Most visitors online was 1660 , on 12 Dec 2020
Great watches, Ethan. My home wasn't close enough to see the Clairton mills, but when I first moved to Pittsburgh in 1979, I could sometimes smell them from my neighborhood.I have dissected my collection into many sub-collections, e.g., monogrammed watches, but never into inscribed watches, so I have never before considered which inscriptions are my favorites. Few have truly distinguished inscriptions, such as the examples Clint posted, but here are three candidates for favorites in my collection.
Back in the late teens of the last century, a woman bought a 14k Knapp-cased Illinois Grade 435 for her son, a scarce high-grade watch of which Illinois only made 310. She or her son had it engraved "Mother to John" but the engraver forgot to skip a space between "to" and John", so that the inscription reads Mother toJohn". That's not the only thing odd about the engraving. That inscription is in a larger and different font than the inscribed date, suggesting that the two inscriptions were done by different engravers at different times. The botched inscription also appears oddly placed below center of the cuvette. There's nothing to like about this poorly executed job, except its decidedly human aspect. Nearly all of the engravings on my other watches were done exceedingly well.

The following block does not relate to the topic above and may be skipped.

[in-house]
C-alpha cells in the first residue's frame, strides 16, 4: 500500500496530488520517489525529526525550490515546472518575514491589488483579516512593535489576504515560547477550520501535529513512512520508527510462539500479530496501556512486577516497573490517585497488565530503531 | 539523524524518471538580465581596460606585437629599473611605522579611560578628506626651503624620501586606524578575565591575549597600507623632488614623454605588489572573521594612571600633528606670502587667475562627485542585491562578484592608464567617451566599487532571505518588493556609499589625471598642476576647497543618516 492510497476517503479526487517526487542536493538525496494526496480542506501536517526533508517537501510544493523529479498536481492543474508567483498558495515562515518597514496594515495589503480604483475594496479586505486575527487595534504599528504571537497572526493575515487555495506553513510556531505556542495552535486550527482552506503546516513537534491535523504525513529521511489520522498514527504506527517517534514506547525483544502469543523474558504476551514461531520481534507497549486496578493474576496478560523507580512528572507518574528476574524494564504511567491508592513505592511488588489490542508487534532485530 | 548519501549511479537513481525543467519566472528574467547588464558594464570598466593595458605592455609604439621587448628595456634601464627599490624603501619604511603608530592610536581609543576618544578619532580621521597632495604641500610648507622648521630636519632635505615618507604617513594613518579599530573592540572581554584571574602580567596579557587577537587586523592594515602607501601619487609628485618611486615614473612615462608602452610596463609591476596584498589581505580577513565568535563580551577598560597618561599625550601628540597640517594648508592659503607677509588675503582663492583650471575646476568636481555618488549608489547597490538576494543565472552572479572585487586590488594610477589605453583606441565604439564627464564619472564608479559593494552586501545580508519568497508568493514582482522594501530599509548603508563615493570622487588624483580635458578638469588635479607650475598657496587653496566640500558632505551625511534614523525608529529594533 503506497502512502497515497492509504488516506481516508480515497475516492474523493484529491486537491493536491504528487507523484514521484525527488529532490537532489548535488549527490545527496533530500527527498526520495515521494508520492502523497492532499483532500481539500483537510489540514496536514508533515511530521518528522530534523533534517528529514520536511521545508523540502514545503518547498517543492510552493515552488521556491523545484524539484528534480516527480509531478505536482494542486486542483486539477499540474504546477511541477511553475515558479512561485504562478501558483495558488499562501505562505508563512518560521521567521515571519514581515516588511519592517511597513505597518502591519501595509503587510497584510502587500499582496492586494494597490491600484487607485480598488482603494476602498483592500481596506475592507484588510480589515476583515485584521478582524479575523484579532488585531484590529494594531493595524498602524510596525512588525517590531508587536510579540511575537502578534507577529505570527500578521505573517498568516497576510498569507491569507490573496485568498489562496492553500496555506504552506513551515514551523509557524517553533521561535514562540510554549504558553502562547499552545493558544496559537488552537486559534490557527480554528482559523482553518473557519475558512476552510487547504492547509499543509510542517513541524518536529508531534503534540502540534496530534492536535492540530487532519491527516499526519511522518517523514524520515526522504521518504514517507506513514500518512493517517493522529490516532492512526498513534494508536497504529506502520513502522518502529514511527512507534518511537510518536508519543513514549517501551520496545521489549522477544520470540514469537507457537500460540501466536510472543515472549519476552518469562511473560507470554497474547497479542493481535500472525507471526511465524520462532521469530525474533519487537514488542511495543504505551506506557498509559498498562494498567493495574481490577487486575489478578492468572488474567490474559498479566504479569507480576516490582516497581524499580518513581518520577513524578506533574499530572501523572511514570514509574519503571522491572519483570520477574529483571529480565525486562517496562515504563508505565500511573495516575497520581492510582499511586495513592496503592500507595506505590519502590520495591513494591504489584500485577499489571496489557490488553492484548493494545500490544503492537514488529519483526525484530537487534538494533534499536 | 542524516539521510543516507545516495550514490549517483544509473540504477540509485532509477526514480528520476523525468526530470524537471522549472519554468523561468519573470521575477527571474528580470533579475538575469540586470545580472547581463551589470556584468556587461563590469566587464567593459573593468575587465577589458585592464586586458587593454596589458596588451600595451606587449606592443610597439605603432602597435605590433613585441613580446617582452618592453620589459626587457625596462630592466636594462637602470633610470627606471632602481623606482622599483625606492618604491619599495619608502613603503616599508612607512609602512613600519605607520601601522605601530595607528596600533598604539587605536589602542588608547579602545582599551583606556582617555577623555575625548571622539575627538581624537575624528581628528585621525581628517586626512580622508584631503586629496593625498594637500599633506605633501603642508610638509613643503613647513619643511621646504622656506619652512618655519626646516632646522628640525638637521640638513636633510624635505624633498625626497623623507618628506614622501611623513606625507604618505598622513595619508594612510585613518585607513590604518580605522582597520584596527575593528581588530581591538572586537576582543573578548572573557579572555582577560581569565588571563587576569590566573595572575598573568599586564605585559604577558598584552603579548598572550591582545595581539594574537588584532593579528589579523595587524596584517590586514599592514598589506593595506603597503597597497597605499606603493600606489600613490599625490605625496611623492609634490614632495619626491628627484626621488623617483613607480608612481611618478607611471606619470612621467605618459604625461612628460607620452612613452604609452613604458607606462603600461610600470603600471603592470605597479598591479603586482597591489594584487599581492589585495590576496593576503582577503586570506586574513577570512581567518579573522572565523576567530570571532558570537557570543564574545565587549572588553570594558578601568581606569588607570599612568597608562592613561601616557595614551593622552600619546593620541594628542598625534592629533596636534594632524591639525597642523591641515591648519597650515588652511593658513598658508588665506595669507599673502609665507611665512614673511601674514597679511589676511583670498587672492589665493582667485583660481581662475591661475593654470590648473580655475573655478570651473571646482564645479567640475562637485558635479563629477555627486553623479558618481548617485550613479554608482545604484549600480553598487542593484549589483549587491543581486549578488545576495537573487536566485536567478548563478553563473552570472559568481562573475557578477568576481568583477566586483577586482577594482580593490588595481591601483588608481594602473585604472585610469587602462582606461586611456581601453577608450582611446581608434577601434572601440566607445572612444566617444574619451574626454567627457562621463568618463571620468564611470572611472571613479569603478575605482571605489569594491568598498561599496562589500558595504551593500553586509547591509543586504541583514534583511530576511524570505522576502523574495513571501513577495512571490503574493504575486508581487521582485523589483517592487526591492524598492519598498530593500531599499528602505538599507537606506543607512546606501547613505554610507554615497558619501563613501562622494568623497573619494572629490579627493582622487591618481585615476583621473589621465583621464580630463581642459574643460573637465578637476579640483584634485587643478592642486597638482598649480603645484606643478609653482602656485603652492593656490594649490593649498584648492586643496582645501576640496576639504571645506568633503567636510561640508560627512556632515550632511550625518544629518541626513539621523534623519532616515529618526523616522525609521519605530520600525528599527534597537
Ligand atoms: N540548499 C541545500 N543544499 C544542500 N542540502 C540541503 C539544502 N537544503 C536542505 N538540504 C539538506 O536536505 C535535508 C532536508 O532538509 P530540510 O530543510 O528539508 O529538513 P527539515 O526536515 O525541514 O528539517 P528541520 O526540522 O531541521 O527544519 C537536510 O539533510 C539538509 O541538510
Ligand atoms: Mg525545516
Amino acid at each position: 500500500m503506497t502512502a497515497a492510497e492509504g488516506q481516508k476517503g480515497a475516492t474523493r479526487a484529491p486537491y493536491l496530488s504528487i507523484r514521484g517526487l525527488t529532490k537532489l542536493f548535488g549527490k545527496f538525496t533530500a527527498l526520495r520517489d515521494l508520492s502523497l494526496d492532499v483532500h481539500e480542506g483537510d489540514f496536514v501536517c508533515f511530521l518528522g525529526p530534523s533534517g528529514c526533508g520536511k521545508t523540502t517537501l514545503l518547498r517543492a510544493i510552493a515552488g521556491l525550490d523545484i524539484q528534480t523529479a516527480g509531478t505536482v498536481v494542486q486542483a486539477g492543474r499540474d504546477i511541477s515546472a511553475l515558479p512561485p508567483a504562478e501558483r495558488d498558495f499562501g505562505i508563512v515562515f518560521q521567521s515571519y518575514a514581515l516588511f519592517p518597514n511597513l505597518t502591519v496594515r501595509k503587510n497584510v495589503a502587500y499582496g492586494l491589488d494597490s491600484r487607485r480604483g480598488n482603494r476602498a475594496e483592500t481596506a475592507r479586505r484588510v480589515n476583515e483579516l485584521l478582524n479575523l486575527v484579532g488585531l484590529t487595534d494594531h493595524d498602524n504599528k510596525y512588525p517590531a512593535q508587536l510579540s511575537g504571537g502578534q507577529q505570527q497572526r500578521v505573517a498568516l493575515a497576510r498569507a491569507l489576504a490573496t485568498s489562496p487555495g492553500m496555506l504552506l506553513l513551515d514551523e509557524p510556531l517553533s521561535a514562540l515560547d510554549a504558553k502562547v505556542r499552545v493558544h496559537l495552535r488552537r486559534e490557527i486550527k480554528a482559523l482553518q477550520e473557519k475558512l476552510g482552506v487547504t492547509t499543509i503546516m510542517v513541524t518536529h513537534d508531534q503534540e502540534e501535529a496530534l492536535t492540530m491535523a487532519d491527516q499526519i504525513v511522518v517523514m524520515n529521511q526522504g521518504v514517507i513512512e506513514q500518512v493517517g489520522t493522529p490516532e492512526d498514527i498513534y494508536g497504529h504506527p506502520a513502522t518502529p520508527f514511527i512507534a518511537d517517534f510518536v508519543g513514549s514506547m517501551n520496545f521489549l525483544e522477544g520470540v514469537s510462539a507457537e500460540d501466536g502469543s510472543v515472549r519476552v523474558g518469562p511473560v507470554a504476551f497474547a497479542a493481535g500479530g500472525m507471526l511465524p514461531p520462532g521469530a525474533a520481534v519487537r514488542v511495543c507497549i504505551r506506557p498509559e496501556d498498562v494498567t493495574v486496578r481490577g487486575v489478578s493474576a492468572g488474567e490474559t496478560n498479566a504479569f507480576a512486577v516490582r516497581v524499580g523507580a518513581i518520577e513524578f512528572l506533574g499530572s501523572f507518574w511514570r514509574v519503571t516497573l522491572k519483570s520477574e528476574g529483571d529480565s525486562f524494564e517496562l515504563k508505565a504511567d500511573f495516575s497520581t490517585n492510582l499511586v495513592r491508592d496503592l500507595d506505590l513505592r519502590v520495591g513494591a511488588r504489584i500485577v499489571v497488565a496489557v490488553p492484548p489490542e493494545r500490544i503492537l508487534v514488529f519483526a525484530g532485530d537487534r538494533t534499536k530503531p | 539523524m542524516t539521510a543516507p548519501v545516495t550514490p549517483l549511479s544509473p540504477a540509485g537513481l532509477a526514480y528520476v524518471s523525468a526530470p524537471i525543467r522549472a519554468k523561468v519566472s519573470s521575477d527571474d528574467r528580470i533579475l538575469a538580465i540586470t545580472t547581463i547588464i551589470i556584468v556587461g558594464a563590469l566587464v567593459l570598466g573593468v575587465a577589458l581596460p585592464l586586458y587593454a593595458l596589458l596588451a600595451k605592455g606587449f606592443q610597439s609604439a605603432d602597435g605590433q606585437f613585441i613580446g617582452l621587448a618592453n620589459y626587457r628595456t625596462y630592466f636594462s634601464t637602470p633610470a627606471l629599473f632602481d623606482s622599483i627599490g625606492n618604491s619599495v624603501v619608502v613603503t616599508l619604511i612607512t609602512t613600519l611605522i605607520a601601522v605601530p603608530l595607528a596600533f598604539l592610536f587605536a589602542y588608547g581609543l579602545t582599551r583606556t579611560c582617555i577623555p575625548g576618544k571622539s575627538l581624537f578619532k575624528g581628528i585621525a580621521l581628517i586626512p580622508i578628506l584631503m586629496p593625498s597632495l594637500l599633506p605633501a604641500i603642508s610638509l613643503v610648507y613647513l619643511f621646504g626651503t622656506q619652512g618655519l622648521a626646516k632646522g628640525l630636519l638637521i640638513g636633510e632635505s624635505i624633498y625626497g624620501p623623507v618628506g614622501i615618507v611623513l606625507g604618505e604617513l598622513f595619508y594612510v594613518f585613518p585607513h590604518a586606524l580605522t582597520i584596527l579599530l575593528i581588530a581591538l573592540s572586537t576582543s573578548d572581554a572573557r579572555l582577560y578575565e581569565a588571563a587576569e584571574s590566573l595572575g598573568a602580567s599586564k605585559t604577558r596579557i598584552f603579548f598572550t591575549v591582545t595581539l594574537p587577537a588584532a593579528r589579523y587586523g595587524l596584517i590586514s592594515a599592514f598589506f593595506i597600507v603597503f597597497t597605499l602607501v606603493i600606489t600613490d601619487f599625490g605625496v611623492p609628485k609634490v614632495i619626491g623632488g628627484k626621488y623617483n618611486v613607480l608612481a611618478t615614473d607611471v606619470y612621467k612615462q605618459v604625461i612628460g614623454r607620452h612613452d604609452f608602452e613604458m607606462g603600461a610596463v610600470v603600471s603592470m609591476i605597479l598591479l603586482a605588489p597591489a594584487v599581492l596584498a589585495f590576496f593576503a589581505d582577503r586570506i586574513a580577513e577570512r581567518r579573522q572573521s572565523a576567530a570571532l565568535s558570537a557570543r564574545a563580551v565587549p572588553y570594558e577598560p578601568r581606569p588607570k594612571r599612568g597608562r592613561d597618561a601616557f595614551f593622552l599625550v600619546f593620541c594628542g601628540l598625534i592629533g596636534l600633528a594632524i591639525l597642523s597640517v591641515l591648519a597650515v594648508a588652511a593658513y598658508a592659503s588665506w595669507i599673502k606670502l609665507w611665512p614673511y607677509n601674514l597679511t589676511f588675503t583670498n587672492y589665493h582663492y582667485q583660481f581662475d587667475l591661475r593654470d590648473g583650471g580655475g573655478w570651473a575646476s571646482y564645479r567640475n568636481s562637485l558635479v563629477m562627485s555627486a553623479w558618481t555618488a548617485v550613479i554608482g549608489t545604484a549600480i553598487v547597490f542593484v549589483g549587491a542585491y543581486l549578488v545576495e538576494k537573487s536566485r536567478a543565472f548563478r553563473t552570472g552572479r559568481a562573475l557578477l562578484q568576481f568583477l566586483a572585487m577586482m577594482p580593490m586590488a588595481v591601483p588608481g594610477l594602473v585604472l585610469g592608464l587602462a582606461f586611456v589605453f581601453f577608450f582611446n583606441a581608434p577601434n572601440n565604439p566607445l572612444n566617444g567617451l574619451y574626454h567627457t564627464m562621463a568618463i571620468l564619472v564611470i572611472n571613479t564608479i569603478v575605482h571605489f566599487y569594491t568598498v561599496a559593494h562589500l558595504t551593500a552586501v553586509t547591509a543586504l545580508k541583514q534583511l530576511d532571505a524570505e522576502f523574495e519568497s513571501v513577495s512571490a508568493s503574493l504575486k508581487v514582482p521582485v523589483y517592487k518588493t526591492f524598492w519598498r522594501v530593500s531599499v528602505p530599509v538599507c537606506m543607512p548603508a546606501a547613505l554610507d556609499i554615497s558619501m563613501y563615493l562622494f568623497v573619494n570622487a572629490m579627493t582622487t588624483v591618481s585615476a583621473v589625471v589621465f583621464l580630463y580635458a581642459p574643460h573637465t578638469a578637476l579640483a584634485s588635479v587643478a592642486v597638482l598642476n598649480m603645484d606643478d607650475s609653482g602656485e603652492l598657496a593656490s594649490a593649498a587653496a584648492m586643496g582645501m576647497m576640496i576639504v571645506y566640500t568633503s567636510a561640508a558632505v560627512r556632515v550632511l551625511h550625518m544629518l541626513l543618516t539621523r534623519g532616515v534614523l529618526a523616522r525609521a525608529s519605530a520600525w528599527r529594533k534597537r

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One for Clint
Because Clint lives in or near Pittsburgh, he may especially appreciate the bit of local history inscribed on this 14k W.W.C.Co.-cased Elgin Grade 156 -- given as an award to R.A. Douglass for high steel tonnage produced at Carnegie Steel's Clairton mill near Pittsburgh.
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Another Civil War Watch
Because President Lincoln wasn't a shoo-in for re-election for a second term, supporters looking for ways to increase his chances successfully rushed to admit Nevada as a state (something like the Democrats' present desire to make D.C. a state). This 18k Charles Frodsham WI watch was given to C.W. Tozier in honor of his serving as the speaker of Nevada's first legislative assembly as a state. Clint included this watch in the NAWCC Museum exhibition he curated on Civil War watches.
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